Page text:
(This article is taken from Dancer Sangeeta Ishwaran’s research paper “Abhinaya in Dance –Theatre forms of south east asia”)
What I felt would be relevant for the readers here is the relation between Sthayi bhava, Vibhava and the Anubhava. This is a part of the advanced theory in classical dance. In this paper, three concepts defined in the Natyasastra are of interest to us: the first is abhinaya; the second is bhava or emotion; and the third, and most important, is rasa or aesthetic pleasure.
Abhinaya is the art of communicating bhava (emotion) to produce rasa (aesthetic enjoyment). The rasa theory of the Natyasastra is considered one of its most important contributions, with several scholars over the centuries until today analyzing it extensively. The famous rasa sutra or basic “formula” to invoke rasa, as stated in the Natyasastra, is as follows:
vibhava anubhava vyabhicari samyogat rasa nishpattih.
Vibhava determines or causes bhava while anubhava is the physical result or the performance of the bhava that is communicated through the abhinaya. The most important vibhava and anubhava are those that invoke the sthayi bhava, or the principal emotion at the moment. Thus, the rasa sutra states that the vibhava, anubhava, and vyabhicari bhavas together produce rasa, i.e., good bhava vibhava and anubhava imply the strong invocation and expression of a bhava, especially the sthayi. Appropriate vyabhicari bhavas enhance the sthayi bhava so that the satvika bhavas are invoked, resulting in rasa.
There are four kinds of abhinaya:
Angika abhinaya—communication using different parts of the body.
Vacika abhinaya—communication using the voice in song, dialogue, chanting, among others.
Aharya Abhinaya—communication through costume, stage properties, among others.
Satvika abhinaya—communication made more potent by evoking the quality of inner involvement that raises the art above the mundane level.
What does the abhinaya express? The fundamental yet most important unit of expression is emotion or bhava. The Natyasastra divides the bhava into three categories:
1. Sthayi bhava, the principal emotion;
2. Vyabhicari or sancari bhava, the transient emotion; and
3. Satvika bhava, the involuntary emotion.
There are eight sthayi bhavas while there are 33 vyabhicari bhavas. They are used to reinforce the sthayi. Moreover, there are eight satvika bhavas, which are the involuntary reactions manifested in the body, such as the falling of tears or temporary paralysis, when one invokes successfully the sthayi in the deepest manner possible, i.e., when the satvika abhinaya is invoked.
Finally, the Natyasastra states that the goal of any art form is to invoke rasa. Rasa, which literally means taste, can be loosely translated as aesthetic appreciation or enjoyment of an art. However, that is a superficial definition that does not do justice to the spiritual and philosophical implications of this term. When at a given moment no other reality exists but that of the art, when the spectator and the artist have become one in spirit, then one experiences fully the rasa. The Natyasastra lists eight rasas but scholars in later centuries added a ninth one (Shanta rasa) to create the concept of the nava rasas or the nine rasas.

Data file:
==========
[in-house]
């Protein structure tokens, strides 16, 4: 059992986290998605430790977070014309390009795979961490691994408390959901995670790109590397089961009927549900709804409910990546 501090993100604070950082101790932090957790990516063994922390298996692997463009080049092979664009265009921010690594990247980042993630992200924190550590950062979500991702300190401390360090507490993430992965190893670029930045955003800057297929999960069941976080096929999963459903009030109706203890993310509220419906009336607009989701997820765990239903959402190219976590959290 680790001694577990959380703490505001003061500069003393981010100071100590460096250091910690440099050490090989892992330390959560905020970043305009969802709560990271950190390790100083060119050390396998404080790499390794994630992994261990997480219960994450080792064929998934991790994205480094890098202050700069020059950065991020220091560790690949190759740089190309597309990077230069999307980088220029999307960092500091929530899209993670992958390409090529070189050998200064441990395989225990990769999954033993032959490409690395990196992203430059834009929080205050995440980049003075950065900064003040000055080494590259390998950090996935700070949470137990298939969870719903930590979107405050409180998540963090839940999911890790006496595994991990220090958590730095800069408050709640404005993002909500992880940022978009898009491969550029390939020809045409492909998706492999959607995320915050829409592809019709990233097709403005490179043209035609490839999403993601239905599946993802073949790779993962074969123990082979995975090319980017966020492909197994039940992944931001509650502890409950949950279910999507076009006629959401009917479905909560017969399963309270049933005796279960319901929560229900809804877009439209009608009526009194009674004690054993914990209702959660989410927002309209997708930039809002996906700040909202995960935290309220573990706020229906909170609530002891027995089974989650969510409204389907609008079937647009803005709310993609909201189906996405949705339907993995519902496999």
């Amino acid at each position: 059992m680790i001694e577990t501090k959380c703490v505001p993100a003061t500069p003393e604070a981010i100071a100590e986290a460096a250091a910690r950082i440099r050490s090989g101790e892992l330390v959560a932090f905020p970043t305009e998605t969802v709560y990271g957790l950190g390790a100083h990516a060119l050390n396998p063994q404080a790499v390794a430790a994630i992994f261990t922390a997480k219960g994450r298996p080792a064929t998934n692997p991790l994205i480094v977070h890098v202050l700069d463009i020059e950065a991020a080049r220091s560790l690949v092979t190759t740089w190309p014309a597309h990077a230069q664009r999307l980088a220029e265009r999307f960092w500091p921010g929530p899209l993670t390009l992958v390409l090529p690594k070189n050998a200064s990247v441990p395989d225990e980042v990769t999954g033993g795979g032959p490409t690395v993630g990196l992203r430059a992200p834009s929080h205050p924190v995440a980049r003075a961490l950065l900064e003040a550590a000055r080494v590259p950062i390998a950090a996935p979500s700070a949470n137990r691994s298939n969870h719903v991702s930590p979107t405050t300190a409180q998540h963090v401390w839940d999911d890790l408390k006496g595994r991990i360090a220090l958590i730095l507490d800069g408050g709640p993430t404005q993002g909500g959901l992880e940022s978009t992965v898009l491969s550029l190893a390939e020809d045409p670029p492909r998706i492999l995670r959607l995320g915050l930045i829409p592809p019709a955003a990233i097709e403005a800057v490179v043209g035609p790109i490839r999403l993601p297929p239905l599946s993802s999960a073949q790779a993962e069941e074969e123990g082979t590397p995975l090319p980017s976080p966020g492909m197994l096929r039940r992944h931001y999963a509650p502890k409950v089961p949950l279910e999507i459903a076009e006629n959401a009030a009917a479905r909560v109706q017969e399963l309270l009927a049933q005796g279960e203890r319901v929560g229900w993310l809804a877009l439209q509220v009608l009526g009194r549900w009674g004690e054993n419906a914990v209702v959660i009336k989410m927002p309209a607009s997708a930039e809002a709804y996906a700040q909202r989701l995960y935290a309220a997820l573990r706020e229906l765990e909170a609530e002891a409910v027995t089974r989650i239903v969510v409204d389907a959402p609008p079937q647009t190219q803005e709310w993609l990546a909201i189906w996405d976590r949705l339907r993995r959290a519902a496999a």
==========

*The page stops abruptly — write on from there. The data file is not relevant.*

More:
For example, if the principal emotion or sthayi bhava is anger, Krodha. Let us say the cause of anger, vibhava, is betrayal by a friend. The anger will be more potent if the vibhava is strongly established. If the sthayi bhava is deeply felt, then it will result in the physical manifestation of anger such as burning eyes and heaving chest, which is the anubhava. But in anger, one can make fun of and laugh sarcastically at the object of one’s anger. One can feel sorrow when thinking of the happy times spent together earlier. One can feel disgust for the other person’s behavior or be amazed at the change in him now. Through all this, the fundamental thread of anger must be maintained. But the transient emotions—the vyabhicari bhavas of laughter, sorrow, disgust and amazement—enhance the present angry state. If performed with appropriate angika, vacika, aharya and above all, true satvika abhinaya, it will invoke the rasa of raudra or anger in the spectator whose mind is completely in accordance with the performer.
In the study of abhinaya, there is also a need for a basic analysis of character types. Bharata defines three major character types:
1. Uttama or character of high moral fiber;
2. Madhyama or character that is neither noble nor base; and
3. Adhama, or evil or low-character type. The style of abhinaya used to convey a bhava in order to evoke rasa changes according to the type of character.
According to the Natyasastra, the style of attitude and behavior varies sharply from the uttama to the adhama. The uttama uses the natya dharmi style or refined way of movement and expression characterized by complete self-control, while the adhama uses the loka dharmi style or the casual, natural style of behavior with less self-restraint. The Madhyama character uses a mixture of both styles. The type of character and the style of movement and expression play a major role in determining the techniques of abhinaya used. For example, the technique of expressing laughter according to the Natyasastra manifests itself in an uttama as a controlled smile and in an adhama as an open-mouthed loud sound, accompanied by the shaking of the shoulders, and sometimes with the hands slapping the thighs.
Thus the rasa-sutra or the technique to invoke the esthetic pleasure in dance is a exhaustive art in itself. One gains perfection only through practice and observation.